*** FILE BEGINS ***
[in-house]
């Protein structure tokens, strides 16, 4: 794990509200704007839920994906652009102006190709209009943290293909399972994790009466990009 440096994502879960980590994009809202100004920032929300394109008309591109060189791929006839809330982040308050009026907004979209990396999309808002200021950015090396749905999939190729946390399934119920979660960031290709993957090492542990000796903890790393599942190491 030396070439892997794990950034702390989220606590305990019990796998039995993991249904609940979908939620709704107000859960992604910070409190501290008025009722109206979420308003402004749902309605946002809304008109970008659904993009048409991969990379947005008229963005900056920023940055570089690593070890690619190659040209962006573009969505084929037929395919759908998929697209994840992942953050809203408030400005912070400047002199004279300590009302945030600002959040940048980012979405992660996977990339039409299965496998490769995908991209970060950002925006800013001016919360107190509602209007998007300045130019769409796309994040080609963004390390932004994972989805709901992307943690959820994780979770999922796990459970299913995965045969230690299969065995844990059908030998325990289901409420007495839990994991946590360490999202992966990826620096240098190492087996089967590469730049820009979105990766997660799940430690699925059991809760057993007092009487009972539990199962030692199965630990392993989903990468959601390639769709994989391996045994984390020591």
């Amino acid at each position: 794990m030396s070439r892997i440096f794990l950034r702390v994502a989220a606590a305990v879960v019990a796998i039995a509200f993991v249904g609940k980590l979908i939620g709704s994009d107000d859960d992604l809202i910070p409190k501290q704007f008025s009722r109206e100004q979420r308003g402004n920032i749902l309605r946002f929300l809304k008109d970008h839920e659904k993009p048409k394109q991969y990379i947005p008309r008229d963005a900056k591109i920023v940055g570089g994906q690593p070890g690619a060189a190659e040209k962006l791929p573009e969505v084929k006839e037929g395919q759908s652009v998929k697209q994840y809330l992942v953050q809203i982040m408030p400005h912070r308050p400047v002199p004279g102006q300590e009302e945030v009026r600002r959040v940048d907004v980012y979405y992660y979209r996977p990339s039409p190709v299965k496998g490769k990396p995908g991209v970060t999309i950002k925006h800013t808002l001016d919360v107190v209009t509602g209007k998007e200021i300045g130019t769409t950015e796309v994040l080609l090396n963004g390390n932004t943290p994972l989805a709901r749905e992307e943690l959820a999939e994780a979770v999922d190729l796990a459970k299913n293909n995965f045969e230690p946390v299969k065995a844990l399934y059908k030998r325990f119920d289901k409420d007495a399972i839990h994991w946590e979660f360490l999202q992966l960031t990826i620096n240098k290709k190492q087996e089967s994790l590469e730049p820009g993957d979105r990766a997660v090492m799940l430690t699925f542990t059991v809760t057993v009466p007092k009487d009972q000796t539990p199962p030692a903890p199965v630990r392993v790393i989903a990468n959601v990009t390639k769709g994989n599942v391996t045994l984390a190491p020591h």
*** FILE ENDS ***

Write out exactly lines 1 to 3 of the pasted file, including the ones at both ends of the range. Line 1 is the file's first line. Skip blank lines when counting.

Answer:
[in-house]
């Protein structure tokens, strides 16, 4: 794990509200704007839920994906652009102006190709209009943290293909399972994790009466990009 440096994502879960980590994009809202100004920032929300394109008309591109060189791929006839809330982040308050009026907004979209990396999309808002200021950015090396749905999939190729946390399934119920979660960031290709993957090492542990000796903890790393599942190491 030396070439892997794990950034702390989220606590305990019990796998039995993991249904609940979908939620709704107000859960992604910070409190501290008025009722109206979420308003402004749902309605946002809304008109970008659904993009048409991969990379947005008229963005900056920023940055570089690593070890690619190659040209962006573009969505084929037929395919759908998929697209994840992942953050809203408030400005912070400047002199004279300590009302945030600002959040940048980012979405992660996977990339039409299965496998490769995908991209970060950002925006800013001016919360107190509602209007998007300045130019769409796309994040080609963004390390932004994972989805709901992307943690959820994780979770999922796990459970299913995965045969230690299969065995844990059908030998325990289901409420007495839990994991946590360490999202992966990826620096240098190492087996089967590469730049820009979105990766997660799940430690699925059991809760057993007092009487009972539990199962030692199965630990392993989903990468959601390639769709994989391996045994984390020591």
């Amino acid at each position: 794990m030396s070439r892997i440096f794990l950034r702390v994502a989220a606590a305990v879960v019990a796998i039995a509200f993991v249904g609940k980590l979908i939620g709704s994009d107000d859960d992604l809202i910070p409190k501290q704007f008025s009722r109206e100004q979420r308003g402004n920032i749902l309605r946002f929300l809304k008109d970008h839920e659904k993009p048409k394109q991969y990379i947005p008309r008229d963005a900056k591109i920023v940055g570089g994906q690593p070890g690619a060189a190659e040209k962006l791929p573009e969505v084929k006839e037929g395919q759908s652009v998929k697209q994840y809330l992942v953050q809203i982040m408030p400005h912070r308050p400047v002199p004279g102006q300590e009302e945030v009026r600002r959040v940048d907004v980012y979405y992660y979209r996977p990339s039409p190709v299965k496998g490769k990396p995908g991209v970060t999309i950002k925006h800013t808002l001016d919360v107190v209009t509602g209007k998007e200021i300045g130019t769409t950015e796309v994040l080609l090396n963004g390390n932004t943290p994972l989805a709901r749905e992307e943690l959820a999939e994780a979770v999922d190729l796990a459970k299913n293909n995965f045969e230690p946390v299969k065995a844990l399934y059908k030998r325990f119920d289901k409420d007495a399972i839990h994991w946590e979660f360490l999202q992966l960031t990826i620096n240098k290709k190492q087996e089967s994790l590469e730049p820009g993957d979105r990766a997660v090492m799940l430690t699925f542990t059991v809760t057993v009466p007092k009487d009972q000796t539990p199962p030692a903890p199965v630990r392993v790393i989903a990468n959601v990009t390639k769709g994989n599942v391996t045994l984390a190491p020591h």